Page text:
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Archive for the ‘Virtualization’ Category

When running through final preparations for a presentation to a few hundred people (well, tens of people…ok, at least 5 people…proabably) the last thing you need is for your Hyper-v environment to start misbehaving.   This is exactly what happened to me and I’ve just found the cause, so am feeling a lot more relaxed about things.

 I had prepared a number of Hyper-v VMs (child partitions, if using the Microsoft jargon) and found I was not able to log on to any of them following a log off.  The VMs were a mix of Windows Server 20008 64bit and 32bit.   When trying to re-log on, I received the error “Your system is running low on resources.  You cannot log on as a new user.  Please use an account that has already been logged on.”

The only workaround I found for this scenario was to shut down the machine and boot up again. 

After investigation the error about “running low on resources” appeared to be spurious.  The VMs were running fine and weren’t under any real resource load.  Assigning more memory and/or additional processors made no difference.  The problem was 100% reproducible.

 In the end I noticed that a newly created Windows Server 2008 VM did not exhibit the same problem.  From there it was a question of trial and error, running through each step of my build process to see what introduced the problem.  Bizarrely, it turned to be changing the default 96 DPI font size to large font (120 DPI).  I had been changing to the bigger font to save my failing eyesight!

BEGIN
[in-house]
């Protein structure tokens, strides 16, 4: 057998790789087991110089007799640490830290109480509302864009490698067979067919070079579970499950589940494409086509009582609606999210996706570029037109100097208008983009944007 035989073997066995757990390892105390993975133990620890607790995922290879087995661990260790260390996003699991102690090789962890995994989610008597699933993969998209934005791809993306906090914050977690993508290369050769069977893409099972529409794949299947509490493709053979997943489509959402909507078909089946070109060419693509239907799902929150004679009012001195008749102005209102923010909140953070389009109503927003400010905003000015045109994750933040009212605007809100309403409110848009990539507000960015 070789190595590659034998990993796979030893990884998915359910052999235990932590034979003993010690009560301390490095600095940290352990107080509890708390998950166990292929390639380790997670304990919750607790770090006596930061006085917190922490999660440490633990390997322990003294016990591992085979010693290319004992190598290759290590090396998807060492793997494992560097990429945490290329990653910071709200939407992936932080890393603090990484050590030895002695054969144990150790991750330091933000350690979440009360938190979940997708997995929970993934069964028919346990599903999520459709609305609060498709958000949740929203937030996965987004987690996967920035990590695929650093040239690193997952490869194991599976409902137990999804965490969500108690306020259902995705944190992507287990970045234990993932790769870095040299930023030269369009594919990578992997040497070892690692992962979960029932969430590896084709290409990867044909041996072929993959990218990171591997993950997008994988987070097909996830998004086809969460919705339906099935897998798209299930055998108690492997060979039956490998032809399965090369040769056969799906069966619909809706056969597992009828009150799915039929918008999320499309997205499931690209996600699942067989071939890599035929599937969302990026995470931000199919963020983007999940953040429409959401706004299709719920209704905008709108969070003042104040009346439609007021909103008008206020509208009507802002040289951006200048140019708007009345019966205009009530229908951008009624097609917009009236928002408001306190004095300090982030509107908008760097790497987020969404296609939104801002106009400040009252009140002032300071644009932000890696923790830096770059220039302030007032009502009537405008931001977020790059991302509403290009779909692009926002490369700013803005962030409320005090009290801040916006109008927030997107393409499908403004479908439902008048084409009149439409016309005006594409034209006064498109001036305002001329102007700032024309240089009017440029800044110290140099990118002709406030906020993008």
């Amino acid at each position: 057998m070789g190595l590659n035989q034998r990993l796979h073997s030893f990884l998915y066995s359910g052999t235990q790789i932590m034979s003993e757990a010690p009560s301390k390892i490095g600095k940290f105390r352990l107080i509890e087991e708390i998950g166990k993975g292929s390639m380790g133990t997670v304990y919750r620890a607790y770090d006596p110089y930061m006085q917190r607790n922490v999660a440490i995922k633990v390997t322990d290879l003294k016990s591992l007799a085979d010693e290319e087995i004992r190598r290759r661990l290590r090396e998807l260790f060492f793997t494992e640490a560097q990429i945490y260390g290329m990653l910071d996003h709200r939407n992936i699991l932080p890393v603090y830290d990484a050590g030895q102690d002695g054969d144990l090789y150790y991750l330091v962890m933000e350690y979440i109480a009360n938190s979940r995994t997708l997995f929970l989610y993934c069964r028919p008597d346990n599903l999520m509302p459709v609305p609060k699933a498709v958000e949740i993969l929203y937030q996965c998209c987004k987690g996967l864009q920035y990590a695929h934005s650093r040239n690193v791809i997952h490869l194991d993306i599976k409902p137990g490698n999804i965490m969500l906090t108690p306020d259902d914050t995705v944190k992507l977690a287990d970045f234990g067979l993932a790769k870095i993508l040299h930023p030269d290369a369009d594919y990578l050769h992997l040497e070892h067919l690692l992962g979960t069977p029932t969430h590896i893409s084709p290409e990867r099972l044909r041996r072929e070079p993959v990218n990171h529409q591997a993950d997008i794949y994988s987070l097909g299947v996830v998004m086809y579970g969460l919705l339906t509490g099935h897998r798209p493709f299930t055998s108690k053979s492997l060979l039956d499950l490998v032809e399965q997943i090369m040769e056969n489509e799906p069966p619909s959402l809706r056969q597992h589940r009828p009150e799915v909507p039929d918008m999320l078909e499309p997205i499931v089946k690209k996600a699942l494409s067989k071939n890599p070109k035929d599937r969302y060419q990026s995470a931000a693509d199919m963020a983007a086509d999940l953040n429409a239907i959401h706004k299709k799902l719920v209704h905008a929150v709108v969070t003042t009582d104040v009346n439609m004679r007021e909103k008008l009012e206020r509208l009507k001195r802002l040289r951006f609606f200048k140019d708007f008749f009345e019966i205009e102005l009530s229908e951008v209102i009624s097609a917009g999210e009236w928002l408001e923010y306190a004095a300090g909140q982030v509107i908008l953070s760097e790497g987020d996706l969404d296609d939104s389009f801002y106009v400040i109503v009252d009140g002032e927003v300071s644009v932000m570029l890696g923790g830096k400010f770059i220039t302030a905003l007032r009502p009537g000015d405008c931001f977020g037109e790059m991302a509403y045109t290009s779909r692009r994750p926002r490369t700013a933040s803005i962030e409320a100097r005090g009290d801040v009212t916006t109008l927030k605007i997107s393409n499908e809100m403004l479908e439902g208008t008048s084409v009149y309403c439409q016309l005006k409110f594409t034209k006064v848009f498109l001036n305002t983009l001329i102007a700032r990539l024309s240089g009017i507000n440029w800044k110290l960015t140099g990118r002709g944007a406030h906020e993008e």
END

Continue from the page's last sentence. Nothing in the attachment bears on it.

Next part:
As soon as I changed the font back to 96 DPI on my VMs the problem disappeared.

 I’m now trying to find out whether this is a bug, or just something weird in my environment.


Call me rash and impulsive, but the other day I blew away XP and installed Windows Server 2008 x64 Standard Edition on my Dell Latitude D830 laptop.  Other than idle curiosity, the main driver behind my foolishness was the need to create some demo machines using Hyper-V.  I don’t have any other hardware that meets the system specifications for Hyper-V, so it was the laptop or nothing.

The installation itself was a breeze and completed without mishap.  Windows Server 2008 didn’t have the correct video drivers, but I found these fairly quickly on the Dell support site.  They were Vista 64bit drivers, but work just as well for Windows Server 2008.

The first problem I encountered was that the built-in Intel PRO\Wireless 3945ABG wireless connection no longer works.  I found some 64bit Vista drivers from the Intel web site, which seemed to load ok, but I can’t see any wireless networks despite Device Manager showing the device as working properly. The Intel PROSet/Wireless diagnostic tool passes on the driver test, but fails on the hardware test.  The Dell web site also has 64bit Vista drivers but these are older than those from Intel.  I tried these older drivers too, but again without success.

I even tried installing my old Cisco Aironet 350 series wireless card, but couldn’t find any drivers that would work for that either.  The Cisco support site’s latest drivers for the card are for XP.

The second annoyance is that VMWare Workstation guests were working fine until I installed Hyper-V.  Then all hell broke loose.  The VMWare guests started causing the host to bluescreen.  There were also warning messages on the guests about changes to processor speed.  Oh, and I lost 64bit guest support.   Apparently, all this is due to incompatibilities between the hypervisors used by VMWare and Hyper-V.  Happily, I found a workaround on Geert Baeke’s web site that shows how to create a new entry in the boot loader that allows you to select a hypervisorless (is that a word?) boot option.  Good stuff.  Here’s a link to the information.